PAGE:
Note: We didn’t put it on social media, but Katie, my wife of 49 years, fell down our stairs last Saturday. Cerebral hemorrhaging. ICU. Lots of bruises. And pain.
Our friend Lily came to the hospital and read us a liturgy for the feeling of our infirmities from McKelvey’s Every Moment Holy. It’s filled with lovely prayers for everyday moments, like changing a diaper or morning coffee. But nothing for falling down the stairs, although the liturgy Lily read came close.
So, here is my prayer for someone I love falling down the stairs.
Precious Father, teach us to number our days that we may get a heart of wisdom (Psalm 90).
These unexpected traumas remind us that our three score and ten is not promised, but each day with someone we love is a fragrant and precious perfume. It is difficult to imagine living without the one who fell. Yet in one blinding second, the potential for great grief is fully known.
So, Lord, turn to us and be gracious to us, as is your way with those who love your name. Keep steady our steps according to your promise, and let no iniquity get dominion over us (Psalm 119:132–133).
We are grateful that He who keeps Israel will not let our foot be moved, neither will He slumber nor sleep (Psalm 121:3–4).
But if we do stumble, Lord, you are fully awake. And we are reminded immediately that other hands and voices do your work and lift us up.
Caregivers are ministers of your healing, children are testaments of your faithfulness, friends are bearers of your grace. We are surrounded by your servants, even your angels, and we are glad.
In the tedious and mundane tasks which now require so much effort, we are cared for by Your children and strengthened by Your Spirit. In all this we see reflections of your glory. Your loving kindness and mercy are everywhere around us.
For this, we thank you.
For every tiny gesture, we thank you.
For first responders and physicians, we thank you.
For CT scans and skilled nurses, we thank you.
For ambulances and walkers, we thank you.
For fruit baskets and flowers, we thank you.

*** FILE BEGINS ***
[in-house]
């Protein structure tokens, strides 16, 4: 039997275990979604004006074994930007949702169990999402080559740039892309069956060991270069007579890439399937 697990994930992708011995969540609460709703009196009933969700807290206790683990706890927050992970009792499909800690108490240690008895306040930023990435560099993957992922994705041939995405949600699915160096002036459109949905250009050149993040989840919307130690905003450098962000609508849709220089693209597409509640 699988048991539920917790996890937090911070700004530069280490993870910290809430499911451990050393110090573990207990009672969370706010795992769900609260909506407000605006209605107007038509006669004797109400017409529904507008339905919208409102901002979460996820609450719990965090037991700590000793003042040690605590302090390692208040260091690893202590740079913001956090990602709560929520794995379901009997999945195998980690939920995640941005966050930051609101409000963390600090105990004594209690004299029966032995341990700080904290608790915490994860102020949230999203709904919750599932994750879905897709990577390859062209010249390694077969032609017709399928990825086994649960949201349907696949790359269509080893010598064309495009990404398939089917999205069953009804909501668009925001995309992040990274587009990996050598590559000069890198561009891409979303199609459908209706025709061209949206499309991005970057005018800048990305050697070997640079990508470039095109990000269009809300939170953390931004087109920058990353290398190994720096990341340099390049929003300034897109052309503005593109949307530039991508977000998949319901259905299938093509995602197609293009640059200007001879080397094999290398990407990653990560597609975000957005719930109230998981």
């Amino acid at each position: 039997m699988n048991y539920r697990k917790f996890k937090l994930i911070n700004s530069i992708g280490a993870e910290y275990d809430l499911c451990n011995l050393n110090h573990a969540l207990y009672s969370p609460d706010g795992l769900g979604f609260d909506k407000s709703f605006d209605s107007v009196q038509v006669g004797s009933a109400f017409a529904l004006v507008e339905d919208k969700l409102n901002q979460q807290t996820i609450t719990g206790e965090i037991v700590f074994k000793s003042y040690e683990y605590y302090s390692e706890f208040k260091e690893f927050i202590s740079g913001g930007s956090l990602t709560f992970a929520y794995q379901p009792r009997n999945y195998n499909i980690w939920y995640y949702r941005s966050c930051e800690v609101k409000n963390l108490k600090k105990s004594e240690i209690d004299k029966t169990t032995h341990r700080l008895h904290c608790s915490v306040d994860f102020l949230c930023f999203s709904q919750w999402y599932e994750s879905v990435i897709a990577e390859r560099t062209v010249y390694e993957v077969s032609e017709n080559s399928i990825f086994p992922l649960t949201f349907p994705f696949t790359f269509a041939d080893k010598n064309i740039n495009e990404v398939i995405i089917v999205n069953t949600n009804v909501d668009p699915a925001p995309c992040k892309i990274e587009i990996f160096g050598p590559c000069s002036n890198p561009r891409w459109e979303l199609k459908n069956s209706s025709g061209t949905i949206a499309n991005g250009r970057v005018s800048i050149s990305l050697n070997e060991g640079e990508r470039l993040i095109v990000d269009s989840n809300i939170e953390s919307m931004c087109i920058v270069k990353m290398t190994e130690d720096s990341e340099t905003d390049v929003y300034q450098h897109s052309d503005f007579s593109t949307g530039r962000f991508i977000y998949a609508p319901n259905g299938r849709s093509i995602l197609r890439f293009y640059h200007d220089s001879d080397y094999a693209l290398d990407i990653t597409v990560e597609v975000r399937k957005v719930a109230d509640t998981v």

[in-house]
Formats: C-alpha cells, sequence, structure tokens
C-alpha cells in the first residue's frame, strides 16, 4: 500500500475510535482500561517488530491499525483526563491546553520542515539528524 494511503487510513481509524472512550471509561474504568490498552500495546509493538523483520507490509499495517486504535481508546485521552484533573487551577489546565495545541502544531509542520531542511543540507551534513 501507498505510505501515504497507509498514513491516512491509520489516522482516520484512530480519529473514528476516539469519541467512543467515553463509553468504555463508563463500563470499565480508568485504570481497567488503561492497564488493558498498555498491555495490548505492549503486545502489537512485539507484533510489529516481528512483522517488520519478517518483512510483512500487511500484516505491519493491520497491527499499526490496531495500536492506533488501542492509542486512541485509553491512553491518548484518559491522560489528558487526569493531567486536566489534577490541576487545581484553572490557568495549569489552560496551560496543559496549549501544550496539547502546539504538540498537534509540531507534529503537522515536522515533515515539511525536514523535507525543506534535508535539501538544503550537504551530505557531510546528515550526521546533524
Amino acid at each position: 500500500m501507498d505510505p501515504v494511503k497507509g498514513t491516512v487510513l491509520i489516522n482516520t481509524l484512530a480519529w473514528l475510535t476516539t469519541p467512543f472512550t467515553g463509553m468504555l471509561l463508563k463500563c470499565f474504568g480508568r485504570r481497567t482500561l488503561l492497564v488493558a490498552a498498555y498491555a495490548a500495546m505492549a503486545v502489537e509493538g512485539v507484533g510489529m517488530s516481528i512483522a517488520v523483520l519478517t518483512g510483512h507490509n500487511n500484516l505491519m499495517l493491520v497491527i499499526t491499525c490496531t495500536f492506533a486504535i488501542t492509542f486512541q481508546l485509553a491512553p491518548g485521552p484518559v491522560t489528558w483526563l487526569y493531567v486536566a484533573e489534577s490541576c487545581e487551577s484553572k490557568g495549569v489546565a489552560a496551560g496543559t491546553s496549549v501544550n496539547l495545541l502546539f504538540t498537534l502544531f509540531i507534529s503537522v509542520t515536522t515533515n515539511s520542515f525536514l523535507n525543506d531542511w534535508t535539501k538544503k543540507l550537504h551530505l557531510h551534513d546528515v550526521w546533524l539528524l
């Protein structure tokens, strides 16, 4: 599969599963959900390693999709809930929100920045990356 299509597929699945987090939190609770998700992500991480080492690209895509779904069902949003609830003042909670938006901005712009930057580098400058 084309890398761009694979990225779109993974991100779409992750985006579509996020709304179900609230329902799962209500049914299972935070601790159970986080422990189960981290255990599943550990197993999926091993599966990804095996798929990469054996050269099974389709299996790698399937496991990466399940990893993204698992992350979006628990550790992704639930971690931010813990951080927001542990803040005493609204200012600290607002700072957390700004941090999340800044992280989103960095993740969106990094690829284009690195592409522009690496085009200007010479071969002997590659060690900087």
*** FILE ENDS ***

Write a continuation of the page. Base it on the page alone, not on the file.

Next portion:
For anxious messages and earnest prayers, we thank you.
For those who sit and watch and pray, we thank you.
For you are our God.
You will keep our going out and our coming in and our falling down, from this time forth and forevermore.
Satisfy us in the morning with your steadfast love, that we may rejoice and be glad all our days.
Make us glad for as many days as you have afflicted us, and for as many years as we have seen evil.
Let your work be shown to your servants,and your glorious power to their children (Psalm 90:14–16).
Note: Katie is home from the hospital, expecting a full recovery. These things take time. And by the grace of God, we have some.
4 thoughts on “A liturgy for falling down the stairs”
Dr. Metts, I’m so sorry about Katie’s serious fall . . . and grateful that she’s home now with expectations for a full recovery. My husband & I will offer up Texas-size prayers for you both. I hope that writing your beautiful liturgy has been balm to your heart. It has already touched me deeply. . . I relate to “Yet in one blinding second, the potential for great grief is fully known.” That was my thinking 2 years ago during my 75-year-old husband’s emergency return to the hospital due to severe complications after back surgery. God mercifully restored Bob 4 scary months later. . . truly a test of faith while facing the reality of potential widowhood. Yes, every moment we have together is all the more precious.
I am so sorry. Praying for full and timely restoration to the will of heaven, Katie Metts. David and Linnet Stevens
Prayers for you both —for healing and strength, for rest and provision. Praise to the One Who loves you both and continues to hold your hands …together.
This was so touching and so important to remember. Thank you.
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